Independent Contractor or Employee? Using IRS Guidelines
It’s important businesses correctly classify the individuals working with them as employees or independent contractors. Typically, employers must withhold income taxes, withhold and pay social security and Medicare taxes, and pay unemployment tax on wages paid to an employee. Independent contractors, on the other hand, usually don’t have taxes withheld and pay all their own taxes. Misclassification of an individual can result in fines, penalties, and payment of back taxes as well as owed minimum wage or overtime payments for any individuals determined to be employees. To assist businesses with making this classification correctly for tax purposes, the IRS has developed the “Independent Contractor (Self-Employed) or Employee” resource. Here is a closer look at what businesses need to know.
Determining the Relationship
The first step businesses need to complete is determining their relationship with the person completing the services. The IRS lists four options:
- Independent Contractors
- Employees (Common-Law Employee)
- Statutory Employees
- Statutory Nonemployees
The categories most often in question are independent contractor vs. employee (common law employee). The IRS provides detailed guidelines for both statutory employees and statutory nonemployees online as well.
Factors Used to Classify Workforce Relationships
The IRS used to use a “20 factor test” to determine whether an individual was an employee or independent contractor. Today, it takes a different approach. The IRS instructs businesses to consider three categories of “facts that provide evidence of the degree of control and independence” in the relationship. The three categories are:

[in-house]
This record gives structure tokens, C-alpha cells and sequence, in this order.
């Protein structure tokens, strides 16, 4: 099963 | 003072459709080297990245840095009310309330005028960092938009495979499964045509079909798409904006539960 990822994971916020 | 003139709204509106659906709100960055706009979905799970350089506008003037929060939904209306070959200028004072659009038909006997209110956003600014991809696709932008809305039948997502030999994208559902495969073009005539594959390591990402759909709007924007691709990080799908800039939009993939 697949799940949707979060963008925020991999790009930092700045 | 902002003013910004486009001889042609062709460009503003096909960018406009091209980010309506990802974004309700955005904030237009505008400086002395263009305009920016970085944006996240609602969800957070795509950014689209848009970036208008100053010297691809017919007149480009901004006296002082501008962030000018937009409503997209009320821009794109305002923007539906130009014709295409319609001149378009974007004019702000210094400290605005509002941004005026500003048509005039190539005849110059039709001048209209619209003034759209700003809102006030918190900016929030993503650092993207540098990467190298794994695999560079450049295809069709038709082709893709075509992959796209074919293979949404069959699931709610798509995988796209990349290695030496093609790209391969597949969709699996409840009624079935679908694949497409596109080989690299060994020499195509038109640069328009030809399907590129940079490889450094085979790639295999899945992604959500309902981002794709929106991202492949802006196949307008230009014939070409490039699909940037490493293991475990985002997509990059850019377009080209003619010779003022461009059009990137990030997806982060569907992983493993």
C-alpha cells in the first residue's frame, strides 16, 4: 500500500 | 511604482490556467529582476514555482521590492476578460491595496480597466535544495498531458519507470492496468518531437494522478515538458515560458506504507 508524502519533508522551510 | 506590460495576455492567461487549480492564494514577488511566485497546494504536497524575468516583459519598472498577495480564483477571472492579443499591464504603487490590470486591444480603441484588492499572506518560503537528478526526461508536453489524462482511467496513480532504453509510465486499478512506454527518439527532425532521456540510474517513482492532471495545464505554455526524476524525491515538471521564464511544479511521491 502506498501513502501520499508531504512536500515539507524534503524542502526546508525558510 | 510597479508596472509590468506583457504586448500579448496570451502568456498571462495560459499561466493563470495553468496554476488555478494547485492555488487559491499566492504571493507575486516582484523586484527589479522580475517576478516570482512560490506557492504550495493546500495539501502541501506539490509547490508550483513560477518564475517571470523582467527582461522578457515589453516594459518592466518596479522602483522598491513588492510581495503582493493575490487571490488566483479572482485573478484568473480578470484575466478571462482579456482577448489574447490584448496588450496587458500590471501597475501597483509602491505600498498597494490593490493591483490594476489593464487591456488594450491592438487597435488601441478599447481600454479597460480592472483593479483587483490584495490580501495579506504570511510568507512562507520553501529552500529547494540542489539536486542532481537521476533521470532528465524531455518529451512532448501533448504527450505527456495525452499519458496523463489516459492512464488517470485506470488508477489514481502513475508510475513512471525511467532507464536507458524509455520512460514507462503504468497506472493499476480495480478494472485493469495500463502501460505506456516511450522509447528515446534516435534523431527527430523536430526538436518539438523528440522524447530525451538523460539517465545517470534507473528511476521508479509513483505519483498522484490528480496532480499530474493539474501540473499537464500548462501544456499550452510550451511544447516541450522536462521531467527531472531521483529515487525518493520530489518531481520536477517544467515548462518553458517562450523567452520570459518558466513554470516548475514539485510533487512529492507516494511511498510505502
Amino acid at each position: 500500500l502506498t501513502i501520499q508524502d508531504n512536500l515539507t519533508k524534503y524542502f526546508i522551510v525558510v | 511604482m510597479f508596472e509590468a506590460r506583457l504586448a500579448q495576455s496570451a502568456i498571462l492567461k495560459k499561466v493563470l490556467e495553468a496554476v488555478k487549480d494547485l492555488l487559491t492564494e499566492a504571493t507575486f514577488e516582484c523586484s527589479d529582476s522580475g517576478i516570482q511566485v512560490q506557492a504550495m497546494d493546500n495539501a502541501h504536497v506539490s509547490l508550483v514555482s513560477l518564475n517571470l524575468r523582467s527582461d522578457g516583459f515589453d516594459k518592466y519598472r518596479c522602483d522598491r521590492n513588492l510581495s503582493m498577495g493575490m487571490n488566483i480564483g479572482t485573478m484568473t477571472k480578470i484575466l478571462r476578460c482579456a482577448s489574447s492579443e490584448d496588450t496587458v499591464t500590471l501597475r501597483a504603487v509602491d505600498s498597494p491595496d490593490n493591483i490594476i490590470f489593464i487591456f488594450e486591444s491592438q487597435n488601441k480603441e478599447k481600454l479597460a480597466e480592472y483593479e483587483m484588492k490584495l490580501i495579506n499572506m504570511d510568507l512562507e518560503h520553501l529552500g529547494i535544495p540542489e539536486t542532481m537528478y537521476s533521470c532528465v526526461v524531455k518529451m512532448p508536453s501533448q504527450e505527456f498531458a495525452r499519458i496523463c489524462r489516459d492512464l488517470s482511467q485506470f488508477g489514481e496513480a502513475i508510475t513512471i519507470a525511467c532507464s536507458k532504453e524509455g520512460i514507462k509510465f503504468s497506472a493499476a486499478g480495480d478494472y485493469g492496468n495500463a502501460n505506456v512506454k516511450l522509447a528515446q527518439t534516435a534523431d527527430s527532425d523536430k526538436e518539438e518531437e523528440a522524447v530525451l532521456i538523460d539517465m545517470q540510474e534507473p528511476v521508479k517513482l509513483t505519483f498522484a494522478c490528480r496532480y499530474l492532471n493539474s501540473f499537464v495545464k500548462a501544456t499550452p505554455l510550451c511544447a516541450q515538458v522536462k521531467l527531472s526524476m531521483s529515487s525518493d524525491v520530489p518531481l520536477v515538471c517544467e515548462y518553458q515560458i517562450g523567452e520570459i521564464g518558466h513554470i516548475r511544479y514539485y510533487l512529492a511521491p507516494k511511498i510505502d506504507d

- Behavioral: Does the company control or have the right to control what the worker does and how the worker does their job?
- Financial: Are the business aspects of the worker’s job controlled by the payer? (These include things like how the worker is paid, whether expenses are reimbursed, who provides tools/supplies, etc.)
- Type of Relationship: Are there written contracts or employee-type benefits (i.e., pension plan, insurance, vacation pay, etc.)? Will the relationship continue and is the work performed a key aspect of the business?”
Making Individual Determinations
Often, business owners find it challenging to evaluate these broad categories of control and influence effectively. Further breakdowns of each of the three categories above are provided to help ask the right questions and consider the essential factors. These breakdowns are available here: Behavioral Control, Financial Control, and Type of Relationship.
Each of the categories offers specific aspects to consider. For example, behavioral control can include whether the individual is given detailed instructions, whether they are required to provide services personally, and what kind of reports they give their contact at your company. Financial questions address how and when the individual is paid, whether expenses are reimbursed, and who provides any necessary tools or equipment. In terms of the type of relationship, the guide outlines specific factors such as whether the individual is working for more than one firm at a time and whether the individual makes services available to the general public.
For firms that have evaluated the three categories of evidence and are still struggling to make an accurate classification, there are a number of choices available. One option is to file Form SS-8, answer a detailed questionnaire and submit it to the IRS. The IRS website notes that it may take up to six months to receive a determination. Another strategy is to partner with an experienced HR service provider who can consult on your case and offer guidance and resources so you can better determine which classification is right for your unique situation. You may also wish to discuss your situation with legal counsel.